In the realm of creative writing I am relatively new to comic books. At a young age I began reading novels, which jump started my obsession with reading and writing. Periodically, I dabbled in a graphic novel or two, but I didn’t really get started until I discovered that one of my favorite novel series had been adapted into a comic book: “Homeland” by R. A. Salvatore. The story follows the beginning of a legendary hero in the Forgotten Realms universe, Drizzt Do’Urden. I was pleasantly surprised to see that multiple novels in his legacy had been adapted into graphic form. I began to wonder if any other books had similarly been adapted into the comic medium. Lucky for me my long time friend, Lonnie (Lonmonster), has a unique obsession with comic books, and did me a huge favor by lending me the adaptation/prequel of Stephen King’s “Dark Tower” series. After that, I was hooked. I quickly swooped to my local comic shop, searching the stacks for other novel adaptations. Low and behold, I found an insane amount, and I haven’t looked back since. Novel to comic adaptations are a dime a dozen, but the real question is how do they stack up against the source material? READ MORE
Back in May, Universal put Ron Howard’s three film and TV miniseries Dark Tower plans on hold so they could address budget concerns. The studio proceeded as if nothing was wrong, in hopes that they could work this out (there was even some speculation that they were looking for a second studio to help foot the bill), but nobody has really said too much about since. Until now.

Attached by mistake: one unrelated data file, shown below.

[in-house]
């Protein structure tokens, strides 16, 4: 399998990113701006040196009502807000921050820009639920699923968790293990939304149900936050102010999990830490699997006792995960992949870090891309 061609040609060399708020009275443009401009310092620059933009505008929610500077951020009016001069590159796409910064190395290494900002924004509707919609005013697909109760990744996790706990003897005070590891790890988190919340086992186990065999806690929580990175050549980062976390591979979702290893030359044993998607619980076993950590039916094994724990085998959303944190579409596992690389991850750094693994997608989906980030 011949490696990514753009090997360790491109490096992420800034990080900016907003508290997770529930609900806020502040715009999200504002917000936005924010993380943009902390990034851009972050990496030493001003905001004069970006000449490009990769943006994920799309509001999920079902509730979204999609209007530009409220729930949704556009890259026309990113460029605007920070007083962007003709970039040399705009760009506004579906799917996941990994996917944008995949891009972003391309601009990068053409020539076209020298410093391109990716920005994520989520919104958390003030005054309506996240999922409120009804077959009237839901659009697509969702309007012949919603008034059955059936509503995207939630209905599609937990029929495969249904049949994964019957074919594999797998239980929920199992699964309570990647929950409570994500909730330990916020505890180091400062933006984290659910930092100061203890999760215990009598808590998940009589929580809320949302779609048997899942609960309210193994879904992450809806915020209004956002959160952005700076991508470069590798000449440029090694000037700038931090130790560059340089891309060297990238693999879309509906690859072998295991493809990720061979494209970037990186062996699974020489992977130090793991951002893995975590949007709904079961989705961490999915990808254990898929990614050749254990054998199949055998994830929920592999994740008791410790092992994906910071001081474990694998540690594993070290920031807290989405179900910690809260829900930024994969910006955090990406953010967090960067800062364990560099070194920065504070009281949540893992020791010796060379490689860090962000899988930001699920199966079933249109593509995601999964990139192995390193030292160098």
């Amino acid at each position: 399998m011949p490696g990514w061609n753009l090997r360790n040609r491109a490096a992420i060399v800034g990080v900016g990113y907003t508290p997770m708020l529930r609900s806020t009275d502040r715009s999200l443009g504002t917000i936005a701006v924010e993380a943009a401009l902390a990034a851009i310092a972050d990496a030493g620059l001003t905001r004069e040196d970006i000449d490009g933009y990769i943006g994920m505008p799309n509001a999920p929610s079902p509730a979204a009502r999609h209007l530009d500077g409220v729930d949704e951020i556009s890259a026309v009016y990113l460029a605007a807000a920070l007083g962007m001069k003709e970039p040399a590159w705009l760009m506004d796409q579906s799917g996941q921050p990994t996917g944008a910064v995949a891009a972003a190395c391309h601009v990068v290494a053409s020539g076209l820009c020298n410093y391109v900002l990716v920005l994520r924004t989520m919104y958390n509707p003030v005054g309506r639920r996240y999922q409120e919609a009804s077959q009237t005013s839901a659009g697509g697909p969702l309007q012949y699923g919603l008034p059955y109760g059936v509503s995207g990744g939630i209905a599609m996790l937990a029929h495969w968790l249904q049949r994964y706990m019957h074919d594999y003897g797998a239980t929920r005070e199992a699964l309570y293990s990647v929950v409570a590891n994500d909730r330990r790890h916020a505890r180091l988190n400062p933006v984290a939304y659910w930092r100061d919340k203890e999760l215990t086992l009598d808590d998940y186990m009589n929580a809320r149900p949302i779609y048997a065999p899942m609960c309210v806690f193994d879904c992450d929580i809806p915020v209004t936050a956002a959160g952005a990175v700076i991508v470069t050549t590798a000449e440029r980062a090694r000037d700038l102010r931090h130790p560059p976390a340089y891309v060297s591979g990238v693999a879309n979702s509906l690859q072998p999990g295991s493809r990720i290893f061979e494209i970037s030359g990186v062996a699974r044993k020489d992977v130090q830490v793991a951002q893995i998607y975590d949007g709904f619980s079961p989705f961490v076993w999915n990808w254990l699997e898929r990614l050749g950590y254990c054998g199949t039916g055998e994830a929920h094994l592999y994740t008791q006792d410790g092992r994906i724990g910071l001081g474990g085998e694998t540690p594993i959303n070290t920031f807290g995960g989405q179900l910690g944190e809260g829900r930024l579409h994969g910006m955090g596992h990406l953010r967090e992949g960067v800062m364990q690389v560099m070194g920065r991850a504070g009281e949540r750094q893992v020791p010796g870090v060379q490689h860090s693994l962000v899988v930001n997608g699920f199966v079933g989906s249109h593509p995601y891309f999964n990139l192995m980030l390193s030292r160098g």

In a recent interview with Deadline for Imagine Entertainment’s silver anniversary, Ron Howard and producing partner Brian Grazer chatted about the current state of their Stephen King franchise, which they are still going ahead with, despite the hold-ups.
Deadline caught up with Ron Howard, who is set to direct the first of three Steven King The Dark Tower adaptations, which will arrive in theaters May 17, 2013 from Universal Pictures. They write that they plan to turn King’s masterwork into a film trilogy with a network TV series programmed between films. Howard will direct the first film and the limited run series that will create a bridge to the second feature. “It is going well, and it has been incredibly stimulating to work on,” Howard said. “It’s dense, a great author’s life work is not to be taken lightly. It has been utterly fascinating to explore it, and we are having great creative conversations. I’ve begun tossing and turning at 3 in the morning over it, so that’s a good sign.” The books chronicle the mysterious The Gunslinger as he travels across a desolate and vaguely post-apocalyptic landscape in his quest for a black tower. Portals along the way eventually allow contact with our own modern world.